Initiative Reform Passes, but Food, Health Plans Fail

The Register Guard (Eugene, OR), November 6, 2002 | Go to article overview

Initiative Reform Passes, but Food, Health Plans Fail


Byline: DIANE DIETZ The Register-Guard

Labeling genetically engineered food and providing health care for everybody are nice concepts - but the price may have been too high for most Oregon voters.

A measure to provide universal health care was falling hard with an 80 percent `no' vote late Tuesday. And a measure to require food labeling was stumbling with 73 percent of voters in opposition.

Election Night held several surprises for statewide measures: While dashing most money measures, voters approved increasing the minimum wage by 40 cents an hour. A low-key campaign to elect Supreme Court judges by district, instead of at large, was evenly split 50-50 at press time.

And a measure to remove racially offensive language from the Oregon Constitution passed - but nearly one-third of voters were in favor of retaining the language.

A state initiative reform measure, which bans paying signature gatherers by the signature, was passing handily with 75 percent of voters in favor.

The hardest fought of all the measures was the genetically engineered food labeling requirement.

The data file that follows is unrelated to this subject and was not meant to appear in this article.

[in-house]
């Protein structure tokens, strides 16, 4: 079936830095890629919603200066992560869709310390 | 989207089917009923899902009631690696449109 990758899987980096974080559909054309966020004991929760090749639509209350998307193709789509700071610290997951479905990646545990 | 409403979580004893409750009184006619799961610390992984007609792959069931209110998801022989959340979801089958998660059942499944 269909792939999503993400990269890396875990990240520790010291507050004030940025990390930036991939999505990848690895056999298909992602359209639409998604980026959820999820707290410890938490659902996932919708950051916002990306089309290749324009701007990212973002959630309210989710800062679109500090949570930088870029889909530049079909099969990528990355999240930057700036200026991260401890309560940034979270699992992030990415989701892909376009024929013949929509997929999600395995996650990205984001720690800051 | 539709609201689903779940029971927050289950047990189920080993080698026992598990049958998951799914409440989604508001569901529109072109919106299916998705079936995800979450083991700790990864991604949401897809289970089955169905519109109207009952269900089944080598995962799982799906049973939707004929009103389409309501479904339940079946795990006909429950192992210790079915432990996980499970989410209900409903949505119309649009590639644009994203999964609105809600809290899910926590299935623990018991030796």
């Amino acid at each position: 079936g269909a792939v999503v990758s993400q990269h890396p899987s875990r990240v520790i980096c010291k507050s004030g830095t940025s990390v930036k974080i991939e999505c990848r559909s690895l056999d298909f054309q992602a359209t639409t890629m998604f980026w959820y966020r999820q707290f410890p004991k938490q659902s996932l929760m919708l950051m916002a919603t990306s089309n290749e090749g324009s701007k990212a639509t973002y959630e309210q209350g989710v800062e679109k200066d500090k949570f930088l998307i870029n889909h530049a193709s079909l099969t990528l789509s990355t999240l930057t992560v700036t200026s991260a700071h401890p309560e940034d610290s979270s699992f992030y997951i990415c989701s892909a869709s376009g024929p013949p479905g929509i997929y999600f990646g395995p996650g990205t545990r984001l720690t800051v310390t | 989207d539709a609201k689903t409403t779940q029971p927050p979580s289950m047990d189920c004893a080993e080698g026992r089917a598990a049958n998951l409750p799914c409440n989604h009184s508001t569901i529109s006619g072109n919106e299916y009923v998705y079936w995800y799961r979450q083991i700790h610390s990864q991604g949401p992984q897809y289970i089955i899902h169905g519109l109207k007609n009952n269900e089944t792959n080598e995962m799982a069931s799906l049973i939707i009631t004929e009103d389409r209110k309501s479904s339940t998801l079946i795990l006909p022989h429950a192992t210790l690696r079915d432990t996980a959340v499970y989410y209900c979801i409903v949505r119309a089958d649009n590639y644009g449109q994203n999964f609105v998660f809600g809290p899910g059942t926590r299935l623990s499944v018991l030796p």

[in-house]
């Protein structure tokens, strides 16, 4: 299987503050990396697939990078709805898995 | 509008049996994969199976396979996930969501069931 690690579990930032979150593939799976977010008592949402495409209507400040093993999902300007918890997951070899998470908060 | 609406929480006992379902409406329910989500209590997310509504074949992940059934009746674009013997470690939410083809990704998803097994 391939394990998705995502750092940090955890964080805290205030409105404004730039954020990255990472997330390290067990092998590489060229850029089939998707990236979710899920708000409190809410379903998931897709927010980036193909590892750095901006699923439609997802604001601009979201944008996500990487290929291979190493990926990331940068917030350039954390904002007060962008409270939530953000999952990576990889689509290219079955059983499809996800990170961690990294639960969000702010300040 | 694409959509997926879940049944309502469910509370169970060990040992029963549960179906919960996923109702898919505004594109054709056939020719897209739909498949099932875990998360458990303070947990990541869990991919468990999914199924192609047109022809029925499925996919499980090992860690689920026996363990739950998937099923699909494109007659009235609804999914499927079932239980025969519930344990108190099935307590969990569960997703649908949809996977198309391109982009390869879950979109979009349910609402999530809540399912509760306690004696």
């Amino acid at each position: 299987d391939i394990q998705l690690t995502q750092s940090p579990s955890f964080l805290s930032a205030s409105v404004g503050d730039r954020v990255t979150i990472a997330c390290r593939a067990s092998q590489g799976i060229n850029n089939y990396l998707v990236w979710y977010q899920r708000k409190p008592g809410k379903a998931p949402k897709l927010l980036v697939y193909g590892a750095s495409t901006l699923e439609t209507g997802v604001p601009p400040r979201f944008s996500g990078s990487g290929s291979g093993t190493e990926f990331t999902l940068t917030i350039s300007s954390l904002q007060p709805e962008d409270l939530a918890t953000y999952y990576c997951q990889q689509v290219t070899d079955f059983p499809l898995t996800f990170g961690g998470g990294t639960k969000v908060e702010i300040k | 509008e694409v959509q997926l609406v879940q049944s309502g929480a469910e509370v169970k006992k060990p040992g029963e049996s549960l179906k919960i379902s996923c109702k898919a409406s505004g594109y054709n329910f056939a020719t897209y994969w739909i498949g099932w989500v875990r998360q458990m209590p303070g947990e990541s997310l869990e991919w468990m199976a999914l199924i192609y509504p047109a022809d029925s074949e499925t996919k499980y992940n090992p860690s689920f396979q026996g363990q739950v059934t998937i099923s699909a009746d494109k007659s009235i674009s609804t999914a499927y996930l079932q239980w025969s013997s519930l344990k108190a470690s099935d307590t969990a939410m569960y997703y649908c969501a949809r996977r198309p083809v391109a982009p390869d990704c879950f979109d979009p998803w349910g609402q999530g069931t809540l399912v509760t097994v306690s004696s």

Supporters attribute their loss to the record-breaking campaign spending by opponents.

Their $200,000 campaign was all but washed away by a $6 million deluge that major biotech firms - including Monsanto and DuPont - pumped into Oregon to defeat the measure. Oregon is the only state so far to consider the labeling.

"They did come out with both barrels," said Donna Harris, a Portland mother who launched the effort out of concern about baby food. "When they spend $6 million you can't counteract what they're saying."

On the flip side, opponents say facts killed the labeling measure. Campaign advertising got those facts to the voters, said Pat McCormick, a Portland public relations executive who ran the campaign against labeling. "The closer the voters looked, the less they liked (the measure)."

"Oregonians have emphatically rejected the effort to raise people's fear about the foods they eat," McCormick said.

But this election is only the first of many rounds in a nationwide push for a labeling law on genetically engineered food, Harris said, and that's cause for election-night celebration for the pro camp.

The campaign brought concerns about genetically modified foods to audiences from coast to coast - and even farther, Harris said.

The British Broadcasting Corp. and the London Times ran stories about Oregon's campaign, she said. …

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